Be kind and do good. Karma’s a bitch if you don’t.
I am fortunate. I am in good health. I have food and shelter. I have love and a community. I need to serve others to remind myself to feel fortunate because the fortunate sometimes forget they have it good.
I’ve always believed in the importance of volunteering and raising money for people in need. My first real volunteer opportunity, at least that I remember, was canvassing for The Humane Society. I was in grade five, or thereabouts, and I went with my best friend. She was working on a badge for Guides, and I was going along for the moral support.
I gave up canvassing until my thirties because of the man on Balsam Street. His home was across the street from our elementary school, and he was old. Likely, ironically, he was in his fifties because that was our definition of old when we were ten. He said he would donate if we came in for a cookie. We knew nothing of predators or paedophiles, but we knew enough that he gave us the creeps. We thanked him and backed away from the door. I stuck to Unicef at Halloween after that until I was an adult.
Volunteering runs through my veins, but I never stop to survey the situation and determine if this particular moment is a good fit. I say yes when the opportunity presents itself.
The Food Bank though checked all the boxes I didn’t even know I had.
There is need everywhere, but to be the most effective, you need to find your place. The volunteer opportunity I need is the one that fills my bucket and someone else’s bucket. I didn’t even know I was searching to fill a void I had after leaving the workforce to raise our children.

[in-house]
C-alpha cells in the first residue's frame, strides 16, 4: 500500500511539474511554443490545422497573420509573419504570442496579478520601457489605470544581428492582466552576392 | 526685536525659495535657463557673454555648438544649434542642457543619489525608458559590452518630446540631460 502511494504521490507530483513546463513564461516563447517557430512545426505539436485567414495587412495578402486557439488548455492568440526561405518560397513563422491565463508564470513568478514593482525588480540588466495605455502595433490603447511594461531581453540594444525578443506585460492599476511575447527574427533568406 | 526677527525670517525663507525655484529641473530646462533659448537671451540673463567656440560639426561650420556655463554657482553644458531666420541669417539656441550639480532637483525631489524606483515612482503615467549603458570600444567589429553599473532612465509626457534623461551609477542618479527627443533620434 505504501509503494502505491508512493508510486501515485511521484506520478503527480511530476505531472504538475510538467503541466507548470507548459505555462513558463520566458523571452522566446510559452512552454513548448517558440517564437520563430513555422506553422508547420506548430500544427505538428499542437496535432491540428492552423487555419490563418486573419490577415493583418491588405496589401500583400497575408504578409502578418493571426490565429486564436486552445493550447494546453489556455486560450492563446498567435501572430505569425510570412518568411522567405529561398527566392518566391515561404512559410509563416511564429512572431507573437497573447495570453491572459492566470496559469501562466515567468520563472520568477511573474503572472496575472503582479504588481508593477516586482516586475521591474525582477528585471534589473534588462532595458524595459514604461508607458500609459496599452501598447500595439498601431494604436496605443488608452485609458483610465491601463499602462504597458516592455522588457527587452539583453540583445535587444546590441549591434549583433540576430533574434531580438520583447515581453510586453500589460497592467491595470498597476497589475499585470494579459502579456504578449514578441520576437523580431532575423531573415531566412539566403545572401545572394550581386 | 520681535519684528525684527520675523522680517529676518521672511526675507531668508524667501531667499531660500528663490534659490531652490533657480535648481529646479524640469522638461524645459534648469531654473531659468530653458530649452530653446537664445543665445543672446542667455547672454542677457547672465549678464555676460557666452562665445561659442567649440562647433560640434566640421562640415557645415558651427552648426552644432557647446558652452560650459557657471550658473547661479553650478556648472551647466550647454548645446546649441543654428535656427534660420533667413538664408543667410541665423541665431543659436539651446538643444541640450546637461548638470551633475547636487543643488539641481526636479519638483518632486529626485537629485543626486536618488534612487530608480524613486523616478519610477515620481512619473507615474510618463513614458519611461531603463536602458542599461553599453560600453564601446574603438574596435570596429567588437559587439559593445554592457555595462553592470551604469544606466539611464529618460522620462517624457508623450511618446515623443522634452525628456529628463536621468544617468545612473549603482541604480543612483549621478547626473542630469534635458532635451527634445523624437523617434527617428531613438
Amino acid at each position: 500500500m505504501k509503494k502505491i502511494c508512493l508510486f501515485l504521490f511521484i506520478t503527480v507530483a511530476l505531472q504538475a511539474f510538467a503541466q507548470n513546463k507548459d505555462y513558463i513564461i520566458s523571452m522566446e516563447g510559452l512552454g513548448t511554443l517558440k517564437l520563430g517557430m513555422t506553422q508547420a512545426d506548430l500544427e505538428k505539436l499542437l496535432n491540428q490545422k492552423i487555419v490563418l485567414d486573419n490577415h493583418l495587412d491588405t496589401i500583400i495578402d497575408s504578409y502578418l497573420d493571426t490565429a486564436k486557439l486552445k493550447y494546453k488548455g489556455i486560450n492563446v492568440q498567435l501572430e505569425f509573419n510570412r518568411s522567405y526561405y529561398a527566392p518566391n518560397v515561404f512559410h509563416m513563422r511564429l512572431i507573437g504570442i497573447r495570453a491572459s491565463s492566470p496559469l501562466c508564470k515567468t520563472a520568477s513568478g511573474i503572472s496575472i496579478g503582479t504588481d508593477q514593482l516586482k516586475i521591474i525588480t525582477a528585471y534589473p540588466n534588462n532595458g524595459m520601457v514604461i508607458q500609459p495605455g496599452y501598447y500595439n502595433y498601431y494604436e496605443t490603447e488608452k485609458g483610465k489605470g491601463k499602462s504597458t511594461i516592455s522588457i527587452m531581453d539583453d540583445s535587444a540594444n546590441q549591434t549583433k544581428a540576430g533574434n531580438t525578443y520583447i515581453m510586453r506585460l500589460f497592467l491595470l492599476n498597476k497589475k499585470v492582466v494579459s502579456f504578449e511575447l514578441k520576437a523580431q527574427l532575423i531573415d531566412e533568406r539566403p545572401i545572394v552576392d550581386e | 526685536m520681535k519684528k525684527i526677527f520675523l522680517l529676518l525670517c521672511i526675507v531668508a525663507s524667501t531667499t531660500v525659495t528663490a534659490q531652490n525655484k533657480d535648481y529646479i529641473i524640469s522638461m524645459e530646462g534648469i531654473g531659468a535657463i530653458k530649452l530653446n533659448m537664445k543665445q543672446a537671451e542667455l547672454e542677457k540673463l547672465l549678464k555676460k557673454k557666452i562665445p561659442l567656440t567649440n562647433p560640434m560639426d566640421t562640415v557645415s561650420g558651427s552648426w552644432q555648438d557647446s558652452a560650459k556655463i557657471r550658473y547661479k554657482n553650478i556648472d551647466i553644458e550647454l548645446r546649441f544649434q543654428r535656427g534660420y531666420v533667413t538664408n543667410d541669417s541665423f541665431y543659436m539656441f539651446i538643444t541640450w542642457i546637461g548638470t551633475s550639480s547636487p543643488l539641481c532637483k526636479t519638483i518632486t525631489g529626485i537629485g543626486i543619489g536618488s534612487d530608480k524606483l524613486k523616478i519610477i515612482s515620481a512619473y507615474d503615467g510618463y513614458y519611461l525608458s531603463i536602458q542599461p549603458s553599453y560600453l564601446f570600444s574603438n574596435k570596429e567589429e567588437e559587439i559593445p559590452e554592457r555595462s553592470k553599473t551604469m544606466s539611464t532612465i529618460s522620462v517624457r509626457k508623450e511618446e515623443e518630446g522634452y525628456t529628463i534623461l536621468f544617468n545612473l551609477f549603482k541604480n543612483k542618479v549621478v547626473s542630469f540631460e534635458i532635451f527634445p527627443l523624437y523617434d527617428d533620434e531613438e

The immediate gratification is what I crave. The satisfaction of knowing I helped is not enough. I need to see the happy faces.
I suspect it is from years of being a mum at home. I went from a hectic career where I felt appreciated for my work, to searching for praise in the eyes of our spawn to only find they needed a nap or a snack. It has been more than sixteen years since I felt appreciated the way I need to be for the contributions of my day or even felt worthy of praise.
At home, it is hard to feel you deserve thanks for diaper changes, grocery shopping, and planning and making dinner. Those seem like tasks you can outsource. It is not particularly mind-bending work, but our society still does not appreciate it the way I feel we should. Damn, we are sacrificing parts of ourselves to make great adults. That deserves a medal of honour!
I watch our teenagers. They no longer want your guidance, crave your attention, need you to make them into better people or ask your advice. They get that from their friends, and we hope they’ve selected wisely. I’d like to say that seeing our amazing young adults is all the praise I need, but that would be wrong. It will be years or decades before they recognise my contribution to their lives. I hope there will be a time when I get the thanks I deserve for putting up with their crap, figuratively and literally. But a mother can never count on it.
That doesn’t mean I have to go unappreciated for all that I have to offer. Cue the Food Bank. The work wasn’t challenging, but it was physical and satisfying, and it didn’t take away from time I could spend with my family. But here’s why I think this is my cause. Other people thanked me for feeding them. I can see the gratitude on the faces of children helping to carry the bags of their much-needed groceries and diapers. Dammit if this is not what I’ve been waiting for the better part of two decades!
To my kids, as long as I am getting thanks for serving others, you are off the hook. But that feeling is temporary. When you have kids of your own and learn the sacrifices I made for you; I expect a fucking parade!
My Turning 50 Like a Boss Tip: If we help each other, it only helps ourselves.
Check out the video: Feeling Good Feeding